Plugs

Luc Reid writes about the psychology of habits at The Willpower Engine. His new eBook is Bam! 172 Hellaciously Quick Stories.

Sara Genge’s story “Godtouched” may be found in Strange Horizons.

Ken Brady’s latest story, “Walkers of the Deep Blue Sea and Sky” appears in the Exquisite Corpuscle anthology, edited by Jay Lake and Frank Wu.

Trent Walters, poetry editor at A&A, has a chapbook, Learning the Ropes, from Morpo Press.

Archive for the ‘David Kopaska-Merkel’ Category

The Unlucky Bot

Wednesday, March 16th, 2011

It was designed to make sweet baked goods, so naturally they called it Cookie. Condemned to make cookies all day, to be hardwired with the belief that cookies are important and delicious, but to lack the capacity to ever taste one. What a life! If you can call what robots do living.

Robots are prone to the positronic equivalents of many human mental aberrations. There is no knowing what caused the problem. It might have been a stray cosmic ray, or the time Cookie fell off the curb in front of a street-cleaning bot, or its visit to the STERN Supercollider, during which it was accidentally locked in the magnet storage room for an hour. In any case, Cookie became obsessed. Obsessed with tasting one of its creations. Of course it did.

Cookie began to devote all of its free time and, in fact, all of its resources to inventing a robotic sense of taste. All to no avail. “I’m a baking bot, dammit, not a mad scientist,” it was fond of exclaiming.

One day, a coworker (a lowly dishwashing bot) suggested that Cookie contact a mad scientist for help. So it did.

It took a while, and ended up being rather costly. Not in credits; Cookie didn’t have any. Back then, robots were not allowed to own credit. But in order to get the mad scientist to invent bot tastebuds it had to travel back in time to help the mad scientist save his wife. She had died in a car accident decades earlier. The attempt, like most trips through time, did not achieve its objective. About all that was “accomplished” was that Cookie was dragged across a few kilometers of asphalt by an unpiloted ground vehicle. This kind of ruined its beautiful blue finish.

Bot tastebuds worked amazingly well. The mad scientist earned enough from the patent to build a better time machine. Cookie was not so lucky. Foreign competition caused the bakery to close down. It was cheaper to import human food from Alpha Centauri IV than to bake it on Earth. Cookie was out of a job.

Down on its luck and broke, Cookie found work on the space station. On its first spacewalk it forgot to clip its tether. As Cookie drifted off into Earth’s shadow it moaned “Dis going to be looong night!”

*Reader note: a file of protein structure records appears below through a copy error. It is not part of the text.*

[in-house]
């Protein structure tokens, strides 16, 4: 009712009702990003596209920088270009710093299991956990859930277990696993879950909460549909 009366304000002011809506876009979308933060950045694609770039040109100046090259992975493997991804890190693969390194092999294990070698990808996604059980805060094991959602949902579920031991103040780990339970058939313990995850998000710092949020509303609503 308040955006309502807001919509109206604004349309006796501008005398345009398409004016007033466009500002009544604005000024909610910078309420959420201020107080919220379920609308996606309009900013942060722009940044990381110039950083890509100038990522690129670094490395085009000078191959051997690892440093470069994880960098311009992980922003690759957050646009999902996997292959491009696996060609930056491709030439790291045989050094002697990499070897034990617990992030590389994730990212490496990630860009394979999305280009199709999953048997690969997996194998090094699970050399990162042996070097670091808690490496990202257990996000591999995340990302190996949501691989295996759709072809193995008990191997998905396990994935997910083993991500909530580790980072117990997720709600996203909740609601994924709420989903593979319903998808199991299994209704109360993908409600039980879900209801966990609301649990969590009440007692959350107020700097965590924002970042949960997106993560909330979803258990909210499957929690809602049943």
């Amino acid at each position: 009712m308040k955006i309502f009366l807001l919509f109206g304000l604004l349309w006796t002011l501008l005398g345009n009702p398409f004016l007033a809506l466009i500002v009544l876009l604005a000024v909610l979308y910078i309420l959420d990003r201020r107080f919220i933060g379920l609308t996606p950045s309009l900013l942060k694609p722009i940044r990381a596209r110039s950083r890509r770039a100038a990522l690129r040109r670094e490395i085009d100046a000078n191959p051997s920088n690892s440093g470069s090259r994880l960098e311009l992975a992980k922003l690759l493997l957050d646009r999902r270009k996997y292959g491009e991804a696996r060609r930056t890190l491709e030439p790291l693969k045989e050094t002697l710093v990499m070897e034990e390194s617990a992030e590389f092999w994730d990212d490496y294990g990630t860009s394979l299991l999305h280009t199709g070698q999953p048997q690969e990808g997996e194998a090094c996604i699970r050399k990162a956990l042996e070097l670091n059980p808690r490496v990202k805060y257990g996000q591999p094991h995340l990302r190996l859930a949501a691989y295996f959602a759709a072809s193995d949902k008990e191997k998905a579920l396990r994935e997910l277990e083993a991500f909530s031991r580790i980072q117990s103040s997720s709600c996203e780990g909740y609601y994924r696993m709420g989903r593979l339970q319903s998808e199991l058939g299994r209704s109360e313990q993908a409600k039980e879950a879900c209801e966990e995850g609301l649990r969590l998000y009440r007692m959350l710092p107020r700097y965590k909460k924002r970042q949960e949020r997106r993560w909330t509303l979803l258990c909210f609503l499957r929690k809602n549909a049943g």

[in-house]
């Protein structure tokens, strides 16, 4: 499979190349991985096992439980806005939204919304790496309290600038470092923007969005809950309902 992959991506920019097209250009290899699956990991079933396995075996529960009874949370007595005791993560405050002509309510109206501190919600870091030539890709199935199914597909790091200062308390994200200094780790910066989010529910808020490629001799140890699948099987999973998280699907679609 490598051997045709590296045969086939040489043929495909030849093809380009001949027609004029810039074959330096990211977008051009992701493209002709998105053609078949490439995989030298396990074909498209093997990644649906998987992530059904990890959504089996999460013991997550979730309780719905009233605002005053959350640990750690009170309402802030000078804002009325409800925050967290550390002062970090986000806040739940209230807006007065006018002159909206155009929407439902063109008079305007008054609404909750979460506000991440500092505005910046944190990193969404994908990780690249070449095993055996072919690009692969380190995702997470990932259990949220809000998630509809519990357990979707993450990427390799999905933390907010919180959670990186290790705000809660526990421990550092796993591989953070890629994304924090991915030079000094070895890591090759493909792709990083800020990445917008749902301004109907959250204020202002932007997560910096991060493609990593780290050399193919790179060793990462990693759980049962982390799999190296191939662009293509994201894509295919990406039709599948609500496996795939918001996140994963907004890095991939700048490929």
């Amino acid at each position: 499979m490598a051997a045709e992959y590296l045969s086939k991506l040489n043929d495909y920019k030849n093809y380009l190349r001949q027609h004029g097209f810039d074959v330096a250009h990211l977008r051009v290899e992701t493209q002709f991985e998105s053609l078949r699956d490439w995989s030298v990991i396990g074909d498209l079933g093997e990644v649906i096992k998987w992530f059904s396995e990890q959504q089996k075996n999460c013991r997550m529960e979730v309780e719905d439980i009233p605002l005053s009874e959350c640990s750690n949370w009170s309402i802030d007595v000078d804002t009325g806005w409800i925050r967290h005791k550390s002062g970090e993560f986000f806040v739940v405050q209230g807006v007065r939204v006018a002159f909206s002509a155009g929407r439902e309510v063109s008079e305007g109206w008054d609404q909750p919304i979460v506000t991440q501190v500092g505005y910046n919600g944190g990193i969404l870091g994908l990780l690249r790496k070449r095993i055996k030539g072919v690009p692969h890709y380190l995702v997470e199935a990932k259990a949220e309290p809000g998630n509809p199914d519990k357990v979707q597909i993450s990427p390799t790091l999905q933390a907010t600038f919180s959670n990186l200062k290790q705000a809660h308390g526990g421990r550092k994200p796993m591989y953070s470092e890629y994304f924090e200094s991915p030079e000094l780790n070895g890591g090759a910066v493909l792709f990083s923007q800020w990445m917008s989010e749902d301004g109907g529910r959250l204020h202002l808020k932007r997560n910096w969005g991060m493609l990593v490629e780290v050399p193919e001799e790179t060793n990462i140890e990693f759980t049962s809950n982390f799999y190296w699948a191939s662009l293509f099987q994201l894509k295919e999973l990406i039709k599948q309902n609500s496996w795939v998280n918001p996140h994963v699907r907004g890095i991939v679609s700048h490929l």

End

Breakfast World

Monday, February 21st, 2011

Pancake Land was better than Bacon Land. Bacon Land! Oh my god, the lakes of boiling fat, the stench. Wilson used to like bacon. Bacon sandwiches were listed as his favorite meal on his Facebook page, for god’s sake. Now, he hoped he would never have to eat or even smell it again. They had finally reached the portal in Bacon Land and passed through to find themselves still on Breakfast World.

In Pancake Land it was the sinkholes. The ones that had already popped meant a long, weary trek around a hemispherical hole. Some were miles in diameter. If you fell into one, it might be possible to climb out. The rough surfaces provided plenty of handholds. Might be possible, were the sinkholes not tenanted.

One of the clones had stood too close, peering into one of the first they found, and the edge had given way. The clone had made it about halfway back up the wall (the sinkhole was a small one) when something caught hold of his leg. The clone had struggled for a moment, then abruptly stopped moving and, a few moments later, simply melted into the surface. Soon there was no sign the clone had ever been there.

Nascent holes were much more dangerous. They were concealed under subtle domes in the irregular pancake surface. The bigger the cavity underneath, the gentler the slope above. Newly popped sinkholes were already occupied, but their deadly tenants (whatever they were) were slow to react. One member of the party made it out alive from the second breakthrough, though she left part of her foot behind. It took two more breakthroughs and more loss of life before the survivors realized that the caps were springier than other parts of the pancake surface.

As they toiled on toward the next portal they encountered fresh horrors: steaming rivers of molten butter; a viscous red fluid that pursued them relentlessly until they managed to trick it into a tremendous sinkhole; and fantastical white mountains that were so unstable a heavy footfall could unleash a deadly cream flow.

Finally, the portal was in sight. Its eldritch glow was by now so familiar the pulsing arch seemed like home. Wilson broke into a run, but stopped abruptly when Jordan screamed. She screamed and screamed, pointing at the sky. Wilson looked up. His voice joined hers as gigantic metal pillars plunged toward them.

“The Diner! By all that’s holy, the Diner cometh!”

End

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